Legal groups file lawsuit to stop Texas law that makes illegal entry a state crime

The lawsuit comes less than a day after Gov. Greg Abbott held a ceremonial bill signing for Senate Bill 4. The law is scheduled to take effect in March if it survives the legal challenges.

By Julián Aguilar, The Texas NewsroomDecember 19, 2023 2:01 pm,

From the Texas Newsroom:

Texas-based civil rights groups on Tuesday filed a lawsuit to stop an immigration-enforcement law that would make unauthorized entry a state crime.

The lawsuit by the American Civil Liberties Union of Texas and the Texas Civil Rights Project to halt Senate Bill 4 comes just one day after Gov. Greg Abbott held a bill-signing ceremony in Brownsville touting the state’s response to what he’s called federal inaction on border security.

The legislation makes unauthorized entry a misdemeanor for a first offense, and penalties increase to a felony for subsequent violations. The bill also permits a local judge or magistrate to order a person back to Mexico, regardless of their nationality.

The lawsuit was filed in federal court in Austin on behalf of El Paso County, El Paso-based Las Americas Immigrant Advocacy Center and American Gateways, which has offices in Austin, San Antonio and Waco. It names Texas Department of Public Safety Director Steve McCraw and El Paso County District Attorney Bill Hicks as defendants.

“We’re suing to block one of the most extreme anti-immigrant bills in the country,” Adriana Piñon, the legal director of the ACLU of Texas, said in a statement. “The bill overrides bedrock constitutional principles and flouts federal immigration law while harming Texans, in particular Brown and Black communities. Time and time again, elected officials in Texas have ignored their constituents and opted for white supremacist rhetoric and mass incarceration instead.”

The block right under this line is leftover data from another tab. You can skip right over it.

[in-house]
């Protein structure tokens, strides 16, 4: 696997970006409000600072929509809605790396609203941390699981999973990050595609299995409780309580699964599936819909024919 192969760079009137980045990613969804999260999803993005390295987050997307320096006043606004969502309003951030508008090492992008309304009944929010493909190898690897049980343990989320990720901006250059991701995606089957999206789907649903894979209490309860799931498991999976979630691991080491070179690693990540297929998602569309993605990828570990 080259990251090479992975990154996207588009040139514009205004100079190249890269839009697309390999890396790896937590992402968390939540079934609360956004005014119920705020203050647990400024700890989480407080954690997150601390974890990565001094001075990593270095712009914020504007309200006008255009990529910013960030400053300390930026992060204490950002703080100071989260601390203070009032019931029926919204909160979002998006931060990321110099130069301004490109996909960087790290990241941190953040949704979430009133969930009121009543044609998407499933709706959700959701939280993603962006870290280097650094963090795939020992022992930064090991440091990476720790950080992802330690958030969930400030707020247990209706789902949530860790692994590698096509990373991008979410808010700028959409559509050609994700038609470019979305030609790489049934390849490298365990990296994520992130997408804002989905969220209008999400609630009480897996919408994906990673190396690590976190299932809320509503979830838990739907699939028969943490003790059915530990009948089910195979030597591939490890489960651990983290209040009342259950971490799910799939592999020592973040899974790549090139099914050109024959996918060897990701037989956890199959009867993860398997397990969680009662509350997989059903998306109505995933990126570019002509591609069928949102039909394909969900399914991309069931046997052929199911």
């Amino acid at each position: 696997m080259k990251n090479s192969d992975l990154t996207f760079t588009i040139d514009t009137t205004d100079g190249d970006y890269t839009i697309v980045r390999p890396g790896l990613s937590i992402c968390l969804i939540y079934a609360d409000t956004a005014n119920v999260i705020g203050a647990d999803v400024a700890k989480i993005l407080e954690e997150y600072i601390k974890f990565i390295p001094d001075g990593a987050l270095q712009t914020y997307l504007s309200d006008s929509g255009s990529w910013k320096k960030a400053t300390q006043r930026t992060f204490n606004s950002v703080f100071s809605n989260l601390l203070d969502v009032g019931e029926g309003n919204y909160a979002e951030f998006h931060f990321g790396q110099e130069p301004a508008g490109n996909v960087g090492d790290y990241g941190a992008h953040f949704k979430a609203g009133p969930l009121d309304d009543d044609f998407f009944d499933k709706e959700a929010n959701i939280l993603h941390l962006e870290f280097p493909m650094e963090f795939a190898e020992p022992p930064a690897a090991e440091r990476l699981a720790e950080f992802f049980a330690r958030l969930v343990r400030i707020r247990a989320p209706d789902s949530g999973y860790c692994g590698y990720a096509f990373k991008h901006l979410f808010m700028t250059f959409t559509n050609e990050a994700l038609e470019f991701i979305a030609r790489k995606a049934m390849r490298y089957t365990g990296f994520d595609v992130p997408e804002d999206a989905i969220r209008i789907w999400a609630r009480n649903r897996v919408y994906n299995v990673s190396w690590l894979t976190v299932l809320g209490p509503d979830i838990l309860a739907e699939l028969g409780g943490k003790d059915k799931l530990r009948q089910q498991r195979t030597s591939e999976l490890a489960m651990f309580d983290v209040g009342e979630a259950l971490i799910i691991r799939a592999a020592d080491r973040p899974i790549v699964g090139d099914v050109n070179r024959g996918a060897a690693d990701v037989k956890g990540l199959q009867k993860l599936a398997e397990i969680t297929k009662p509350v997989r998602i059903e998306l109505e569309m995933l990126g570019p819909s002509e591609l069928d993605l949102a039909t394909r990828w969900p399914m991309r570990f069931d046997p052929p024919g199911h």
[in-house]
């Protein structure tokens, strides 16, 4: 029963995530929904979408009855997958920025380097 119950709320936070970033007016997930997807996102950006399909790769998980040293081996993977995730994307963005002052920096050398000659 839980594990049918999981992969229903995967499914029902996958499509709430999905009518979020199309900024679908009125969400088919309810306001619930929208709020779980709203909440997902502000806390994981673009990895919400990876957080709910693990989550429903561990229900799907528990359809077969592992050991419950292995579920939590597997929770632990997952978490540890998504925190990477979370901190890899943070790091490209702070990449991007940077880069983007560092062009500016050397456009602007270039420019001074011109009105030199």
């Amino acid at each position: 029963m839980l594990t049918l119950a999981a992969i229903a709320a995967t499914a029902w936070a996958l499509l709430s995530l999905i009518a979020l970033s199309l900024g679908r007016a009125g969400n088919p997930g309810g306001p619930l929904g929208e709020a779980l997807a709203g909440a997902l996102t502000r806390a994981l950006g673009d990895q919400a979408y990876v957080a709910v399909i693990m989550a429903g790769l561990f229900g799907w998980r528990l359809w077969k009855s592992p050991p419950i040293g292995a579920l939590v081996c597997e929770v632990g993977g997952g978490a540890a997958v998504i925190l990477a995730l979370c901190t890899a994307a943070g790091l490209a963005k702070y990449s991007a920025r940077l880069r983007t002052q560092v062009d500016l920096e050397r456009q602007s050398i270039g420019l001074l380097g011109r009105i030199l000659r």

The lawsuit was expected as opponents of the bill have argued all year that immigration enforcement is solely the responsibility of the federal government.

“S.B. 4 creates a new state system to regulate immigration that completely bypasses and conflicts with the federal system. It allows state officers to arrest, detain, and remove individuals from the United States,” the filing states. “[It] mandates removal for those who are convicted of the new state crimes of illegal entry and reentry—all without any input or involvement whatsoever from federal officials.”

Abbott on Monday conceded the law will be challenged but said he thought it would survive. If not, he added, he’s looking forward to a showdown at the U.S. Supreme Court.

“We think that Texas already had the constitutional authority to do this,” he said.

On Tuesday afternoon, he stood by his belief the courts would side with Texas.

“President Biden has repeatedly refused to enforce federal immigration laws already on the books and do his job to secure the border,” he said in a statement. “In his absence, Texas has the constitutional authority to secure our border through historic laws like SB 4. Texas will take this fight all the way to the U.S. Supreme Court if necessary to protect Texans from President Biden’s dangerous open border policies.”

If it makes it to the high court, the focus will likely be on whether the justices will revisit a 2012 decision in an Arizona case that upheld the federal government’s authority on immigration issues. Although the conservative court last year overturned Roe v. Wade, the landmark 1970s decision that granted a person’s right to have an abortion, legal experts say immigration is a separate issue.

While abortion, gun control and heath care are areas that states can control, immigration is in a different category because it also involves communication with foreign governments, ACLU of Texas attorney David Donatti told The Texas Newsroom last month.

“The state of Texas can pass its own laws about marketing tobacco products, for example, about how to regulate Medicaid, about traffic laws,” he said. “Immigration controls, deportation absolutely are outside of that window of what the states are usually free to legislate.”

This story has been updated with a comment from Gov. Greg Abbott.

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